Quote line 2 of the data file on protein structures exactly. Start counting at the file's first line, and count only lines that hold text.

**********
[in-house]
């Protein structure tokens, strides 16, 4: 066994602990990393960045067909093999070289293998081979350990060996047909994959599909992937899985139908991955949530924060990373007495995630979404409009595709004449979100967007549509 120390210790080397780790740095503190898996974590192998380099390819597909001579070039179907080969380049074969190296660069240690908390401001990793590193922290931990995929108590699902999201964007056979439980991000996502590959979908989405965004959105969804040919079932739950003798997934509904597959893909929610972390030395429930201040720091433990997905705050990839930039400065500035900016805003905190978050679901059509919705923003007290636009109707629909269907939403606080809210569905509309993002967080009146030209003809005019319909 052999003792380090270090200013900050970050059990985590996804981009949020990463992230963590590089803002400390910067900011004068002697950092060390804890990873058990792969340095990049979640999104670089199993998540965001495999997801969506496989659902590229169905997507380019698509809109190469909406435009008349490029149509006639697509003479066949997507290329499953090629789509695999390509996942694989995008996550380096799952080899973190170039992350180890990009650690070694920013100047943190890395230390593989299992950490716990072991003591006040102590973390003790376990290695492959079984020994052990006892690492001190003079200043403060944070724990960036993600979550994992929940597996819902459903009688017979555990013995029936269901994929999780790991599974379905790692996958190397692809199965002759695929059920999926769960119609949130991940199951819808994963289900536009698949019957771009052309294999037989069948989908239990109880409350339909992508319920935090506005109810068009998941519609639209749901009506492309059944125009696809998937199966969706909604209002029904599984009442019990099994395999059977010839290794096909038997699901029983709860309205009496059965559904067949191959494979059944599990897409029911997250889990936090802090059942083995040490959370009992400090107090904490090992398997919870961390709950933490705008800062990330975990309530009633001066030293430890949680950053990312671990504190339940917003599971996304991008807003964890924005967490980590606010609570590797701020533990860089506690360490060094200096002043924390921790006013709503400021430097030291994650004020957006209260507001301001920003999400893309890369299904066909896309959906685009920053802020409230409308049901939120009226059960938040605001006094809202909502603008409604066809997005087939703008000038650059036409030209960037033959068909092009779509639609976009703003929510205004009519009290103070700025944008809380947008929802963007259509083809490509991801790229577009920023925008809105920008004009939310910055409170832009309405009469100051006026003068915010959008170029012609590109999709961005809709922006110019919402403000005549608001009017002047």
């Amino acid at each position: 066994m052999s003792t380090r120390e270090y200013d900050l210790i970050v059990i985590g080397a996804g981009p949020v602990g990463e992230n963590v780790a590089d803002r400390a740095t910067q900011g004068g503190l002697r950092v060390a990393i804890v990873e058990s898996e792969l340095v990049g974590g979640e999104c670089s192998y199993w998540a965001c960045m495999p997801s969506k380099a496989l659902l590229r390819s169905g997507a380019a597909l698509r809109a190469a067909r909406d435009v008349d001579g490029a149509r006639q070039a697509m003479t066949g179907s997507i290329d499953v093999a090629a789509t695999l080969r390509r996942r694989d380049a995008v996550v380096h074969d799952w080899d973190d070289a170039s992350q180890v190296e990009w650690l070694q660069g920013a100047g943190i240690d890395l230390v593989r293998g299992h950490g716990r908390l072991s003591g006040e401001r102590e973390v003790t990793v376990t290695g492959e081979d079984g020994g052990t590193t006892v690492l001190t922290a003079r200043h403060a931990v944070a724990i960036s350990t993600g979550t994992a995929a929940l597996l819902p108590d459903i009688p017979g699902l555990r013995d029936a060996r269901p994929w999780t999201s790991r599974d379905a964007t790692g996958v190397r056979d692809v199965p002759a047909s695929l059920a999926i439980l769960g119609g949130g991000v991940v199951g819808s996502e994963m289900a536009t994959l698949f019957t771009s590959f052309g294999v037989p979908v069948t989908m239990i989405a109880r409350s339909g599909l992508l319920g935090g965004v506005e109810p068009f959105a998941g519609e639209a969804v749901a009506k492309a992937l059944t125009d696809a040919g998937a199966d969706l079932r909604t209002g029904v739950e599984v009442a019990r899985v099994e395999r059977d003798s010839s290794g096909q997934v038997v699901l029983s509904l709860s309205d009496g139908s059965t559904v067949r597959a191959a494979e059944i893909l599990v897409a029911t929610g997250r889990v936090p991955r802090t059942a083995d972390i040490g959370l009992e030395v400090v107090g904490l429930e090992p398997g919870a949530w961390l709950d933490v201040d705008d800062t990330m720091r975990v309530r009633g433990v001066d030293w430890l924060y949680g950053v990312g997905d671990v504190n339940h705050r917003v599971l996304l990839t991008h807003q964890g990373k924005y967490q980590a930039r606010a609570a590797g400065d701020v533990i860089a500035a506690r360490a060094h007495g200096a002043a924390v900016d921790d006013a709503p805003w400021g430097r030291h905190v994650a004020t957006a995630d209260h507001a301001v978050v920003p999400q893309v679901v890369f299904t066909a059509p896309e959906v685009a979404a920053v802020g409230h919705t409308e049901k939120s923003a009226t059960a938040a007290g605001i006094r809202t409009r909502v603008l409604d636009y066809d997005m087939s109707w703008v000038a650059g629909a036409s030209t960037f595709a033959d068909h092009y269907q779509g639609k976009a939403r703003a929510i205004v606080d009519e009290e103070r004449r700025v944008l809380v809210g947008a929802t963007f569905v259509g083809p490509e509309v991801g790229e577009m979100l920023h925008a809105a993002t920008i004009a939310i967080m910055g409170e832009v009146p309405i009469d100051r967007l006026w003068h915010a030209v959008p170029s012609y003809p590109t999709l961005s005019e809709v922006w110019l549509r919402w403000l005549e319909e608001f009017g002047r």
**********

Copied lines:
């Protein structure tokens, strides 16, 4: 066994602990990393960045067909093999070289293998081979350990060996047909994959599909992937899985139908991955949530924060990373007495995630979404409009595709004449979100967007549509 120390210790080397780790740095503190898996974590192998380099390819597909001579070039179907080969380049074969190296660069240690908390401001990793590193922290931990995929108590699902999201964007056979439980991000996502590959979908989405965004959105969804040919079932739950003798997934509904597959893909929610972390030395429930201040720091433990997905705050990839930039400065500035900016805003905190978050679901059509919705923003007290636009109707629909269907939403606080809210569905509309993002967080009146030209003809005019319909 052999003792380090270090200013900050970050059990985590996804981009949020990463992230963590590089803002400390910067900011004068002697950092060390804890990873058990792969340095990049979640999104670089199993998540965001495999997801969506496989659902590229169905997507380019698509809109190469909406435009008349490029149509006639697509003479066949997507290329499953090629789509695999390509996942694989995008996550380096799952080899973190170039992350180890990009650690070694920013100047943190890395230390593989299992950490716990072991003591006040102590973390003790376990290695492959079984020994052990006892690492001190003079200043403060944070724990960036993600979550994992929940597996819902459903009688017979555990013995029936269901994929999780790991599974379905790692996958190397692809199965002759695929059920999926769960119609949130991940199951819808994963289900536009698949019957771009052309294999037989069948989908239990109880409350339909992508319920935090506005109810068009998941519609639209749901009506492309059944125009696809998937199966969706909604209002029904599984009442019990099994395999059977010839290794096909038997699901029983709860309205009496059965559904067949191959494979059944599990897409029911997250889990936090802090059942083995040490959370009992400090107090904490090992398997919870961390709950933490705008800062990330975990309530009633001066030293430890949680950053990312671990504190339940917003599971996304991008807003964890924005967490980590606010609570590797701020533990860089506690360490060094200096002043924390921790006013709503400021430097030291994650004020957006209260507001301001920003999400893309890369299904066909896309959906685009920053802020409230409308049901939120009226059960938040605001006094809202909502603008409604066809997005087939703008000038650059036409030209960037033959068909092009779509639609976009703003929510205004009519009290103070700025944008809380947008929802963007259509083809490509991801790229577009920023925008809105920008004009939310910055409170832009309405009469100051006026003068915010959008170029012609590109999709961005809709922006110019919402403000005549608001009017002047």